IEA and partners launch new tool to track borrowing costs for energy projects

The IEA estimates reducing financing costs by 2% would bring down the investment needed to reach net zero emissions in emerging and developing economies by $16tn until 2050

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The International Energy Agency (IEA) and its partners have launched a new tool to help help track the borrowing costs for energy projects around the world.

The Cost of Capital Observatory, developed by the IEA together with the World Economic Forum, ETH Zurich and Imperial College London, aims to help identify and address risks that have delayed or prevented vital investments to emerging and developing countries.

It has been established to address the lack of transparency about the cost of capital, which the IEA believes has made it harder for investors to price risk and for policymakers to act.

According to latest IEA estimates, reducing financing costs by 2% would bring down the investment needed to reach net zero emissions in emerging and developing economies by a total of $16 trillion (£15tn) until 2050.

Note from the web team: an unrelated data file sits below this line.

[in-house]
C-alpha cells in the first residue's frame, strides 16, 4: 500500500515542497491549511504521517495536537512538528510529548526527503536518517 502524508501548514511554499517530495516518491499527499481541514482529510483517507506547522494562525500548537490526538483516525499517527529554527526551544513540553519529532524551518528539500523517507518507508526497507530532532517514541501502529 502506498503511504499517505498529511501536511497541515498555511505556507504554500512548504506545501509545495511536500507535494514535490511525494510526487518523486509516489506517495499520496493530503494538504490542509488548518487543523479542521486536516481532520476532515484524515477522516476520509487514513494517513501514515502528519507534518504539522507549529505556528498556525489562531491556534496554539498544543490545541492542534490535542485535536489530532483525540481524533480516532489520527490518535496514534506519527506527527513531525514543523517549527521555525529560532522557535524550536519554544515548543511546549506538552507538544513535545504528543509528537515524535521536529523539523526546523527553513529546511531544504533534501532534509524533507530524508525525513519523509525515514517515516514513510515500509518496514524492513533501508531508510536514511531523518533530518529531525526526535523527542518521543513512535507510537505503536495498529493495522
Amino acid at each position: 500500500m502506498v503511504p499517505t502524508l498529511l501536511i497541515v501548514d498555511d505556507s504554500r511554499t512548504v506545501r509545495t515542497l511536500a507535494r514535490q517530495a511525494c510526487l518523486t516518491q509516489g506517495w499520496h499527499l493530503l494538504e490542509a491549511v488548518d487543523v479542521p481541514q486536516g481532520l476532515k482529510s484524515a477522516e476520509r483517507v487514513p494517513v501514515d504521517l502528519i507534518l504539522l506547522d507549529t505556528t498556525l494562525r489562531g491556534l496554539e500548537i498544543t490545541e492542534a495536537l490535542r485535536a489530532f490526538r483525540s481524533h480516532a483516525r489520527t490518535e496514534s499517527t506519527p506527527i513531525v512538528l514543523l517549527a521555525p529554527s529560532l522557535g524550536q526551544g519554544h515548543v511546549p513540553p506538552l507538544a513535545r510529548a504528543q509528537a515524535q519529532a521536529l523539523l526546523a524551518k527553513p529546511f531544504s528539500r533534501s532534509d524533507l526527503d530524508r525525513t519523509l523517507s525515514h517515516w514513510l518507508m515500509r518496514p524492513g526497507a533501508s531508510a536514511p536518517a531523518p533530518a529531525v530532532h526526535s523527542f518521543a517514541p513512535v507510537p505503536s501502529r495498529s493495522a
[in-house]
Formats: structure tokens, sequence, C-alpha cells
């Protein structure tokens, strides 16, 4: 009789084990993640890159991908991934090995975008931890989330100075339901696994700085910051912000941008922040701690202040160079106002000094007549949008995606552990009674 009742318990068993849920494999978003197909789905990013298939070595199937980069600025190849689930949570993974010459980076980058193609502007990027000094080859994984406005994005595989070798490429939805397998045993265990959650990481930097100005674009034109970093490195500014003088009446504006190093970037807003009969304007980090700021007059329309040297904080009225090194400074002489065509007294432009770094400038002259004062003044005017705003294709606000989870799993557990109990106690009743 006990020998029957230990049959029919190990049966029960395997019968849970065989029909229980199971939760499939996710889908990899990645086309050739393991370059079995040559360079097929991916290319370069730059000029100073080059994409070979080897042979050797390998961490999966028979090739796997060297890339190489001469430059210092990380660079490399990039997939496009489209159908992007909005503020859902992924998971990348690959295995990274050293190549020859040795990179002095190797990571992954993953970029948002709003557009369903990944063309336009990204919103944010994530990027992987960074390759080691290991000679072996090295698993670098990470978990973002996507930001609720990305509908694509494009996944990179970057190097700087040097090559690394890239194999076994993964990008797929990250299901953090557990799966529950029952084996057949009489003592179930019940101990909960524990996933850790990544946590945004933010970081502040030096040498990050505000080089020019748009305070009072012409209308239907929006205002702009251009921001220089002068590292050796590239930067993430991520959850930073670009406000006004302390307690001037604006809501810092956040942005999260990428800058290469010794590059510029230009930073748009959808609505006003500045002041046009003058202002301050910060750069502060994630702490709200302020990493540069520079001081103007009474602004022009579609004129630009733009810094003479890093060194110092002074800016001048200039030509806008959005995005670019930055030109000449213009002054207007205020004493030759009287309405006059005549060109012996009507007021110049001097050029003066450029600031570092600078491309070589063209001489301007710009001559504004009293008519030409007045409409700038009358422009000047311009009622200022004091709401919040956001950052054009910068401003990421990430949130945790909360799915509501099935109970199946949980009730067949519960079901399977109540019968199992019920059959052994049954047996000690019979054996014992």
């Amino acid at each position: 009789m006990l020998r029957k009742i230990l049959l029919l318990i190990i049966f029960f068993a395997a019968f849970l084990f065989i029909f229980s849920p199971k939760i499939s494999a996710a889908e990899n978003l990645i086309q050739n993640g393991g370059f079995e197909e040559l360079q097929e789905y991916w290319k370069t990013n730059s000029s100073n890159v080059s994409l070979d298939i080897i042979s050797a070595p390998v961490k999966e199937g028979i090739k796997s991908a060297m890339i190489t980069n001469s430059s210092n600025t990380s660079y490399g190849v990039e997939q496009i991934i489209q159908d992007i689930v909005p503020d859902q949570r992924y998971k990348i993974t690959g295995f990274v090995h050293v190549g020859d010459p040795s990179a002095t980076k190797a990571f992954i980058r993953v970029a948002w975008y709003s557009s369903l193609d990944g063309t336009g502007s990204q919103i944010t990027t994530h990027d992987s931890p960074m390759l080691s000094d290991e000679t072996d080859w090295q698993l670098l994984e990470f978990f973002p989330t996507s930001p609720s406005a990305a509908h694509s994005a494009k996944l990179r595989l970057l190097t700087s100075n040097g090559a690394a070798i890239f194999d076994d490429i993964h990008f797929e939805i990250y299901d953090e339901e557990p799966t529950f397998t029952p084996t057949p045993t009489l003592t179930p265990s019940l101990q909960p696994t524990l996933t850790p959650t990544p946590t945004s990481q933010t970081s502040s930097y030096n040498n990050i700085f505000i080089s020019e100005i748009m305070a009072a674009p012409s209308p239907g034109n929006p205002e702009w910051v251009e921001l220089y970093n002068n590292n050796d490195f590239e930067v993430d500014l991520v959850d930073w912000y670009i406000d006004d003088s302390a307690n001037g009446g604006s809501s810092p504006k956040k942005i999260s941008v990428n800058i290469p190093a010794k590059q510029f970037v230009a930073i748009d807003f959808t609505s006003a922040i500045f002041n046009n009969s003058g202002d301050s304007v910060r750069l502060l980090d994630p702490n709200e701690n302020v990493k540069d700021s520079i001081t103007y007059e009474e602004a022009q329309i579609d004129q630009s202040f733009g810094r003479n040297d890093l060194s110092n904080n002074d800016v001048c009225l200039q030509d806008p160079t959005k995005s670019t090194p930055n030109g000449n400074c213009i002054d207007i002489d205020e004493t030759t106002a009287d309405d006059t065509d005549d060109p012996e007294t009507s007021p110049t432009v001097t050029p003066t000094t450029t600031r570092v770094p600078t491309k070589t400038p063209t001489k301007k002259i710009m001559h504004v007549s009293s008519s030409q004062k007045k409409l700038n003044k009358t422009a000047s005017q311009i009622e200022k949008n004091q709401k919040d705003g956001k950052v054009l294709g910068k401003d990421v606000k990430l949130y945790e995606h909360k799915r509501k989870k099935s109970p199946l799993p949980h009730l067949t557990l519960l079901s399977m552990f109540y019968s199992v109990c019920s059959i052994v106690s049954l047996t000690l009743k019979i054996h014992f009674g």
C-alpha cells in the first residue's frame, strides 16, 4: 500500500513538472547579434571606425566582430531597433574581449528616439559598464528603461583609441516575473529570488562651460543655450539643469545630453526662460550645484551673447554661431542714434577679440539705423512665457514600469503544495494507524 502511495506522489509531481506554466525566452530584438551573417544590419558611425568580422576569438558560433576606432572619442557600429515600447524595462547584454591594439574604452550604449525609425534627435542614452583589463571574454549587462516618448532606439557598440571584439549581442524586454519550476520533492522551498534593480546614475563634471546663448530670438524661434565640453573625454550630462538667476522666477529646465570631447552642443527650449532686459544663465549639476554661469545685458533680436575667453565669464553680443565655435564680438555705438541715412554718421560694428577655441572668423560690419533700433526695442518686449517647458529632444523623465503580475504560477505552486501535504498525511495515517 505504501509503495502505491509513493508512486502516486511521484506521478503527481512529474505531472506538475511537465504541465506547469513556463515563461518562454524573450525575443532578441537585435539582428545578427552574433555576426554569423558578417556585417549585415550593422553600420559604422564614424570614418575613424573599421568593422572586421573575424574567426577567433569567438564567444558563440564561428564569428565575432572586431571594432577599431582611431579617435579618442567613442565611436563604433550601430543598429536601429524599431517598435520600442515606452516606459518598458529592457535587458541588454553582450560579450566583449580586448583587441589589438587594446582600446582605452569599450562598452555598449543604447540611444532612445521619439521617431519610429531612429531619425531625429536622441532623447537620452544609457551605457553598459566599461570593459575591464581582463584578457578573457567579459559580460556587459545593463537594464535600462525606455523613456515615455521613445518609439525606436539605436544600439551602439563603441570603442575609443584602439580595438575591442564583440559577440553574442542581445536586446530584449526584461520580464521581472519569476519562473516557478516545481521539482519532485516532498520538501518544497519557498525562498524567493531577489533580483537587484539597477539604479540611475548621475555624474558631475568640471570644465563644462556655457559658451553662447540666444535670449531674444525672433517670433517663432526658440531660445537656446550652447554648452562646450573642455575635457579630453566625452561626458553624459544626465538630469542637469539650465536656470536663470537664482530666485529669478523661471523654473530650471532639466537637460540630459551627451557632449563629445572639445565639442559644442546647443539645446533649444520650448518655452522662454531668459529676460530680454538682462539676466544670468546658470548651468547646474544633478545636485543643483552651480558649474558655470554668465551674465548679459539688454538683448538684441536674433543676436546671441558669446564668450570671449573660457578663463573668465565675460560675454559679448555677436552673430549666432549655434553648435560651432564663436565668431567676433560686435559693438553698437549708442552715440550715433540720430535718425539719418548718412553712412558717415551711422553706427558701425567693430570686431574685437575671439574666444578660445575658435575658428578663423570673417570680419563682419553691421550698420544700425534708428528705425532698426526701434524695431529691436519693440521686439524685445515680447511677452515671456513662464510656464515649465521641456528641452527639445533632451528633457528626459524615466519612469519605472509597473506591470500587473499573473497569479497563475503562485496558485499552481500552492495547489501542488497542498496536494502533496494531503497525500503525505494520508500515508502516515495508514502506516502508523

It also estimates global clean energy investment will increase by more than 10% in 2022 to reach a total of $1.4 trillion (£1.3tn) but this is due almost entirely to advanced economies and China.

However, clean energy spending in emerging and developing economies outside China remains at levels seen in 2015, with many countries “finding themselves in a trap” with underdeveloped financial markets that are deterring investment and a lack of projects preventing the establishment of reliable pricing benchmarks.

An IEA analysis found the cost of capital for a utility-scale solar power plant in 2021 was between two to three times higher in key emerging economies than in advanced economies and China.

As a result, financing costs accounted for around half of total levelised costs of a solar plant, higher than the 25% to 30% seen in advanced economies and China.

IEA Executive Director Fatih Birol said: “A high cost of capital is a roadblock for investors and the data provided by our Observatory is essential to understand how this roadblock can be dismantled.

“This will allow more capital to flow to clean energy, where it is urgently needed to tackle today’s energy crisis and reach sustainable development goals.”

The online tool will be hosted on the IEA’s website and regularly updated with new data, analysis and features.